Polio is a highly contagious infection caused by the poliovirus. Most people infected with the virus develop no symptoms from it. However, in a small percentage of infected people, the virus attacks nerve cells in the brain and spinal cord, particularly the nerve cells in the spinal cord that control muscles involved in voluntary movement such as walking. Permanent paralysis occurs in one out of every 200 cases of polio. Polio is also called poliomyelitis.
The infection spreads through direct contact with virus particles that are shed from the throat or in feces. The disease has been virtually wiped out in the Western hemisphere since the introduction of the inactivated polio vaccine (the "Salk vaccine") in 1955 and the oral, live vaccine (the "Sabin vaccine") in 1961.
There are two forms of polio:
Minor poliomyelitis (also called abortive poliomyelitis) occurs primarily in young children, and is the more common of the two forms. The illness is mild, and the brain and spinal cord are not affected. Symptoms appear three to five days after exposure to the virus and include slight fever, headache, sore throat, vomiting, lack of appetite, and a general feeling of illness and discomfort.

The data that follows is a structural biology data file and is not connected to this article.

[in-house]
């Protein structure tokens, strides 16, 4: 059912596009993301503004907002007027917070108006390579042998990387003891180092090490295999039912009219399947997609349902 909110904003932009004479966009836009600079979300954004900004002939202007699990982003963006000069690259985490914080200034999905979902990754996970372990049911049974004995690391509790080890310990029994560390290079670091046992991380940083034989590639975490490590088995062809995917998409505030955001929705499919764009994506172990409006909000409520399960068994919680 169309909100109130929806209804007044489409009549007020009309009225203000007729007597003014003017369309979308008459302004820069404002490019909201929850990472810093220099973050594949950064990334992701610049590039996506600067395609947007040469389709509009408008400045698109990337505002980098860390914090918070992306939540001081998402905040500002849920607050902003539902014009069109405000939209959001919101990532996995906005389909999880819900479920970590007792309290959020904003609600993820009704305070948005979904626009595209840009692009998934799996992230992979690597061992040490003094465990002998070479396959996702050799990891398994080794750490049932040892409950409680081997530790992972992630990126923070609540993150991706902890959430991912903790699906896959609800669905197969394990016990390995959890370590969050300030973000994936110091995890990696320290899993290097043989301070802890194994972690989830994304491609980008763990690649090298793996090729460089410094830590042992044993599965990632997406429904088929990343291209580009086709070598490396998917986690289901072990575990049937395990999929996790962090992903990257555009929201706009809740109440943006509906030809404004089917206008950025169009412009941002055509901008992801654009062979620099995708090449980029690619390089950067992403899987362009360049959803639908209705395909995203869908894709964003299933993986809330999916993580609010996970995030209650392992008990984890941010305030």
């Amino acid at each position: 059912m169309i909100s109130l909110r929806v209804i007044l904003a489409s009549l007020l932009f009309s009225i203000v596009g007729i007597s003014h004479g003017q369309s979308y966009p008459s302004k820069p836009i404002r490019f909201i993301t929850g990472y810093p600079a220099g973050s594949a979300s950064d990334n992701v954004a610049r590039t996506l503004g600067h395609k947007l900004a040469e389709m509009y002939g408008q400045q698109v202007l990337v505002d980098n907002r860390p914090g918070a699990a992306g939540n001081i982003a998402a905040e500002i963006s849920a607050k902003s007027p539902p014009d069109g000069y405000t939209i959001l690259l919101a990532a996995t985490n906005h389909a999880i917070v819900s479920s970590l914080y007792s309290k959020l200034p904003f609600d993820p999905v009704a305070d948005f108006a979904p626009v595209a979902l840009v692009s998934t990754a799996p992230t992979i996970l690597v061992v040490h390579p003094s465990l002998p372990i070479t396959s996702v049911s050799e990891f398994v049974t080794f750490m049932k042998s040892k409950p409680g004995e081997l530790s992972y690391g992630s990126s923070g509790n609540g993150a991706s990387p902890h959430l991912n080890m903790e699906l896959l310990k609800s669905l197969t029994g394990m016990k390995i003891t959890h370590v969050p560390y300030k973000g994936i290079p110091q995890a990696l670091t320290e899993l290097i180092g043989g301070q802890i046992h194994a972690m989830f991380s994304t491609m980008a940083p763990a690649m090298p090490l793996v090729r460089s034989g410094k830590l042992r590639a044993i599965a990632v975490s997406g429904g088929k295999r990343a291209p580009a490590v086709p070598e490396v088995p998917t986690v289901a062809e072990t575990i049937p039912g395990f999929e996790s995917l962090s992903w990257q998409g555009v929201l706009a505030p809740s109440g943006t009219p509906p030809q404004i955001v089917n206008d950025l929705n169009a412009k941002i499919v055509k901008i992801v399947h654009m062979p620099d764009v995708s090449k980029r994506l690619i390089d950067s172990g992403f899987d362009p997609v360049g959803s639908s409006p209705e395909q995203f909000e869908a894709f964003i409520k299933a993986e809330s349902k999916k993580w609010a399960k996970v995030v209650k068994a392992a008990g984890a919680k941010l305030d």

Major poliomyelitis is a more severe illness that develops approximately 7 to 14 days after exposure to the virus. Symptoms include fever, severe headache, stiff neck and back, and deep muscle pain. Some people experience temporary abnormalities of skin sensation. Muscle spasms and a tendency to retain urine are common.
Muscle weakness and paralysis may develop rapidly or gradually during the time fevers occur, but paralysis does not continue to get worse afterwards. The disease most commonly affects the strength of muscles of the legs. It can also affect strength in the muscles of the arms and abdomen. When polio affects strength in the muscles of the neck and throat, it causes difficulty speaking and swallowing. The most life-threatening form of polio causes weakness of the muscles in the chest that are needed for breathing. The virus also can sometimes affect the parts of the brain that control breathing. When a polio victim develops breathing trouble, they need machines to help breathe for them.
To continue reading this article, you must login
Subscribe to Harvard Health Online for immediate access to health news and information from Harvard Medical School.